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Are Norway choosing Quantity over Quality?

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EVERY YEAR IS the same. Only this year it’s more intense. Teachers in Norway are unhappy about new reforms that could affect their work conditions. Increasing office hours, less independence, and higher requirements are some of the claims.

In December 2012, the Norwegian political parties wanted to expand the length of a teacher’s education to a five-year master programme. This happened only two years after a fresh reform had changed the situation for teachers. The argument for making it a five-year programme was that teachers would gain more subject competence and experience from research. In addition, more people would apply in general. Today, the discussion is once again preoccupying the minds of the party members, current teachers, and future teachers.

A change in office hours
First, the Norwegian communal sector organisation (KS) wanted to expand the working year for teachers to 45 weeks, which would mean 37.5 hours weekly throughout the year. Thereby turning the generous summer vacation into regular office hours. The independence of the teachers and schools would also decrease because of the increasing amount of control given to the local authorities. Unsurprisingly the teachers weren’t happy with this and the Norwegian union of education declared the number of days the teachers worked should be equal to the number of days their pupils were in school.

Compromise leading to a final vote
A peaceful demonstration in Skien coupled with several other frustrated reactions towards KS, forced the organisation to finally reverse some of their plans. KS and the Norwegian union of education, made a compromise. The new deal is that teachers must be at school for a minimum of 7.5 hours a day. These hours are meant to be used to do tasks teachers believe are beneficial to their students. The compromise is to be voted on by the teachers themselves later this month. The leader of The Union of Education — Ragnhild Lied — has already claimed that the result of the vote will be binding for its members. However, if a majority does not agree with the deal, it will almost certainly result in a strike. Wisely some might say another leader Terje Skyvulstad, has said that it is difficult to predict what will happen should there be a strike.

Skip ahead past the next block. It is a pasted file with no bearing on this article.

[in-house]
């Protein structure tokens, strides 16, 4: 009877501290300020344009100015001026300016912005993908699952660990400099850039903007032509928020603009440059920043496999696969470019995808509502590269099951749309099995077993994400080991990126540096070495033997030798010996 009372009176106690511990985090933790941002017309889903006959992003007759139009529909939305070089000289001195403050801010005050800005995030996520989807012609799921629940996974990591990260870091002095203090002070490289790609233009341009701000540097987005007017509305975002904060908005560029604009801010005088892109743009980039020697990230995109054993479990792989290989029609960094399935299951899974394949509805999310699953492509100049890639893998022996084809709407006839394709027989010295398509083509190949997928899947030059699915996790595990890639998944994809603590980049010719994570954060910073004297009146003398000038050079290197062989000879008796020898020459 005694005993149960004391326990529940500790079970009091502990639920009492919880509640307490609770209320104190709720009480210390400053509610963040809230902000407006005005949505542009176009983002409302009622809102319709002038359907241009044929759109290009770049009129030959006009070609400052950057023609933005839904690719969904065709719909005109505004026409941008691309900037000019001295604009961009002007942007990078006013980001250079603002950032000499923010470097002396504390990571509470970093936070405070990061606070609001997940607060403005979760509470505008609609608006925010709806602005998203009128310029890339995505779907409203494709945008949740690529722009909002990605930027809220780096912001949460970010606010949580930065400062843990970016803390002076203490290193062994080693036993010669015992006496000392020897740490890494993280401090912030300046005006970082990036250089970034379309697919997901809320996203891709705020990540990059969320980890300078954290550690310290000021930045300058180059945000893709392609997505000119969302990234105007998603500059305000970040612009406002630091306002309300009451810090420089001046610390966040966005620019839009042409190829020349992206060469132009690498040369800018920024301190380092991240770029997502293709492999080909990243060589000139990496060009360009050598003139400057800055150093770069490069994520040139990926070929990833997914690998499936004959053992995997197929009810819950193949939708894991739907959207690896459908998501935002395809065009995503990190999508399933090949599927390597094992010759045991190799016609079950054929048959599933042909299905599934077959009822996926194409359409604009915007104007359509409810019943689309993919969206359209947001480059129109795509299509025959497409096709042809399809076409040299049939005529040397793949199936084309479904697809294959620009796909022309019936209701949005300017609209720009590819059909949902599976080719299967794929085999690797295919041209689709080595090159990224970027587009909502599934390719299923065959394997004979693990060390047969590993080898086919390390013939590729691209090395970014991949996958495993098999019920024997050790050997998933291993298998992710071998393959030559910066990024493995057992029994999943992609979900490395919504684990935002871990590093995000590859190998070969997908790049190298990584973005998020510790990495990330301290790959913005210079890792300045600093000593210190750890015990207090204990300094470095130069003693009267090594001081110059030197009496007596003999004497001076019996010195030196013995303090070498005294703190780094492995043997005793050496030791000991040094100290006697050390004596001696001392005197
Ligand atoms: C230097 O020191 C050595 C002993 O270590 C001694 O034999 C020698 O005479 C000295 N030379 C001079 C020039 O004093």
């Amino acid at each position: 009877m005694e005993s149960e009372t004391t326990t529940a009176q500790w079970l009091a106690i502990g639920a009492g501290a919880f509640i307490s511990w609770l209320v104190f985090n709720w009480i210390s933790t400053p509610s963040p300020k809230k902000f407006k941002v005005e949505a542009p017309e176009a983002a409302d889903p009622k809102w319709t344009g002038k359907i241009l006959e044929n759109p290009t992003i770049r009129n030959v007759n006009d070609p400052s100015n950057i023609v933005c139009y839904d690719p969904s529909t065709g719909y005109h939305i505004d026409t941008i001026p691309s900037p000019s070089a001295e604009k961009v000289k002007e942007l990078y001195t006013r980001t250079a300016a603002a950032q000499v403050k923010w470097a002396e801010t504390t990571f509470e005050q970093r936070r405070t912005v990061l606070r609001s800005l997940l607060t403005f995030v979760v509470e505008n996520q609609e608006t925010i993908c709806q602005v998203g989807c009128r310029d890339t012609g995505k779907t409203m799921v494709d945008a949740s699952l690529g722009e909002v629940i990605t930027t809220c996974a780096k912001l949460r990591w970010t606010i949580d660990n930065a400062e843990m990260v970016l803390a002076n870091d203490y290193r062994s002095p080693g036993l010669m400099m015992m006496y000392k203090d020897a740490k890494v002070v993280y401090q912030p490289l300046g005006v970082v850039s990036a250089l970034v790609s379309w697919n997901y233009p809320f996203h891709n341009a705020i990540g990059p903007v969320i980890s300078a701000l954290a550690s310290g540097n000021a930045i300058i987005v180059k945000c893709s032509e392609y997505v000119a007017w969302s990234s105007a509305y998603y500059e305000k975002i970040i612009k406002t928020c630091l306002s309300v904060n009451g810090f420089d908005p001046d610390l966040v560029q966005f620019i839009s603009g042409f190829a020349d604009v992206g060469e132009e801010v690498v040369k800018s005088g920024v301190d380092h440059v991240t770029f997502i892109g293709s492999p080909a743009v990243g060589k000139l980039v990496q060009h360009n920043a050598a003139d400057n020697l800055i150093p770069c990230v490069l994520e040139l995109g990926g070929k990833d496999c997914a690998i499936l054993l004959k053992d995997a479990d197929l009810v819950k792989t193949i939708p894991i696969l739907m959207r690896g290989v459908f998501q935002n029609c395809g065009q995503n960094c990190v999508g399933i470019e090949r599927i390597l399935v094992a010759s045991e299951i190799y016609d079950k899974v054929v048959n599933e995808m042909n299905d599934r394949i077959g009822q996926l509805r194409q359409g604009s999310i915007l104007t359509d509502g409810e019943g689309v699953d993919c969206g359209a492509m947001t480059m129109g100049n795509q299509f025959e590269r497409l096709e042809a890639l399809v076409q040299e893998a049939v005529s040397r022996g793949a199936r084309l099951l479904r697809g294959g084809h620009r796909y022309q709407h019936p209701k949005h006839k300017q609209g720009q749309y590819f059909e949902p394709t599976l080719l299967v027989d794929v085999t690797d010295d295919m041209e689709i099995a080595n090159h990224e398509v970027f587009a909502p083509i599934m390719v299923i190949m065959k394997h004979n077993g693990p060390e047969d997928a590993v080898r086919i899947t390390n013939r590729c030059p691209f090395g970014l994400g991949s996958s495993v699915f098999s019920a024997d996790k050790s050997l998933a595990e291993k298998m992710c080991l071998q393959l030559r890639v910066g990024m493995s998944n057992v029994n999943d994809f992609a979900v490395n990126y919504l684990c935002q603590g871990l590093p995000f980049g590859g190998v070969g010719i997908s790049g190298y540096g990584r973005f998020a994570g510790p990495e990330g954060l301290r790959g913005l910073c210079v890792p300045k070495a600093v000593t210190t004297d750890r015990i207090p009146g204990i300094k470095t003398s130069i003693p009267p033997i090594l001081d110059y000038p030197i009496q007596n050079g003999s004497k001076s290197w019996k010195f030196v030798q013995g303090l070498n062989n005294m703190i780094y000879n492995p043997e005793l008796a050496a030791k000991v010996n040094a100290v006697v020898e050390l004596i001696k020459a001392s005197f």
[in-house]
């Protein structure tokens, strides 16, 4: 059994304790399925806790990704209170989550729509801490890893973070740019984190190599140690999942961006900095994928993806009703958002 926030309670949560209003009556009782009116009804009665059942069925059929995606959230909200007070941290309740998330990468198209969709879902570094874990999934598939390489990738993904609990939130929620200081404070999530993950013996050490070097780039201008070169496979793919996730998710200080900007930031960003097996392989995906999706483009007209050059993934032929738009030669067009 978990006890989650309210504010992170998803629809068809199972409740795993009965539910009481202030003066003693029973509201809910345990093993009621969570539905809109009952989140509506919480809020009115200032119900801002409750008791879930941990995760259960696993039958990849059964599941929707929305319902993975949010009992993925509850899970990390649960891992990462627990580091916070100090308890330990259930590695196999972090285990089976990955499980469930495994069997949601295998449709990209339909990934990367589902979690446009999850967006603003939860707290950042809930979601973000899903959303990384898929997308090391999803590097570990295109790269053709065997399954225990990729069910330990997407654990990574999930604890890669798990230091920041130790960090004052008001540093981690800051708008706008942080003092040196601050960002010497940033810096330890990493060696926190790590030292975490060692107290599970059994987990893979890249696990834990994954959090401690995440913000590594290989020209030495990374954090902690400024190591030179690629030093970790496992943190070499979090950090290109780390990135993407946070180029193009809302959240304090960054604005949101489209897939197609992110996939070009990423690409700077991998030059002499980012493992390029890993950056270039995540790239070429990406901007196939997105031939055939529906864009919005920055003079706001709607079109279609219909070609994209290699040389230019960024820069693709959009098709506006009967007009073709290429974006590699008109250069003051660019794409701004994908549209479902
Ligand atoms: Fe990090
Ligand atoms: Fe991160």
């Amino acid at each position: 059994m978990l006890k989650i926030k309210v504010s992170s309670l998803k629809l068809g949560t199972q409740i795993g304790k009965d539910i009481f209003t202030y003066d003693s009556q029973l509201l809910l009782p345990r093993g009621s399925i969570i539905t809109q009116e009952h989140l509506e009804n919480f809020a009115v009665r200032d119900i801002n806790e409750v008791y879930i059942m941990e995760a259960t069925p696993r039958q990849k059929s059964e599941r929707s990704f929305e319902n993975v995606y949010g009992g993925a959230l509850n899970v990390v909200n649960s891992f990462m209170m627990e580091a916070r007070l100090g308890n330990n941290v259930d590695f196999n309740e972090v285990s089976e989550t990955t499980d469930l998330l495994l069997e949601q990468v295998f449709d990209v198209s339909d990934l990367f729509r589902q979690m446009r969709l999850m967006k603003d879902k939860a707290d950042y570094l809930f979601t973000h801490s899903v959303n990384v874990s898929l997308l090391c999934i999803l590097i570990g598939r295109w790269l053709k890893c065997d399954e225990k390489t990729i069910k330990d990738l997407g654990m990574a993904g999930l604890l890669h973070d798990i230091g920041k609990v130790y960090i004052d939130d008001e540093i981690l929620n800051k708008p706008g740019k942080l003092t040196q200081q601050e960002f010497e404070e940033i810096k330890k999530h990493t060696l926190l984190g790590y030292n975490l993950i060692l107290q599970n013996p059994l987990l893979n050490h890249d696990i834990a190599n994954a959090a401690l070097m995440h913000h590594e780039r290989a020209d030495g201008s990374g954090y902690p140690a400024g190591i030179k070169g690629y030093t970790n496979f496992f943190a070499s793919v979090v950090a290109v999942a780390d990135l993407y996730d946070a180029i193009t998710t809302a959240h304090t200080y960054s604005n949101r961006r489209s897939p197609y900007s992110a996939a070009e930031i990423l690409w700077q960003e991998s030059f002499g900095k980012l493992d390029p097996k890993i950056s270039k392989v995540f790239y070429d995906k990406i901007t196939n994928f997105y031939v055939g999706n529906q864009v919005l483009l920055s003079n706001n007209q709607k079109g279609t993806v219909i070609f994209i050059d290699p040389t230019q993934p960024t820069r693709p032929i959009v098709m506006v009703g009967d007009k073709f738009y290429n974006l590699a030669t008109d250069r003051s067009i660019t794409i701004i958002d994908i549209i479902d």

Free or forced teachers?
One professor at the University of Oslo, Thorgeir Kolshus, expressed to the Norwegian newspaper Aftenposten: ‘’If the teachers are forced to maintain certain office hours, the job will become less attractive. If you give teachers freedom, you will get quality’’. June 18th will be the day of the vote. The question is; will there be quality?

Problems are not just affecting those in Norway, recently in Ireland, Headmasters and University Presidents were ordered by the Government to reduce staff costs by 1%. This was despite a recent report claiming that Ireland was third in Europe for Adult Literacy and Numeracy tests. The chief executive of Irish Universities Ned Costello claimed “A commitment to roll back the recently announced staff cuts, and an injection of funding in the forthcoming Budget and estimates this autumn would be a good place to start.”

Five-year master programme
Similar to the situation in December 2012, once more the current government wants to try to expand the teacher education from a four-year bachelor to a five-year master programme. On the one hand, a masters programme can attract more disciplined students with better grades. The programme can also give higher self-confidence academically. On the other hand, a masters programme can also be risky for those students who are not as strong academically. This can result in a growing apostasy. For a masters programme to be attractive there need to be a rise in wages, fewer ‘’time thieves’’, and the teachers need to be given more trust, autonomy, and status.

By Hanna Skotheim

Pandeia has also offered up its own pan-european report on education cuts which can be read here.

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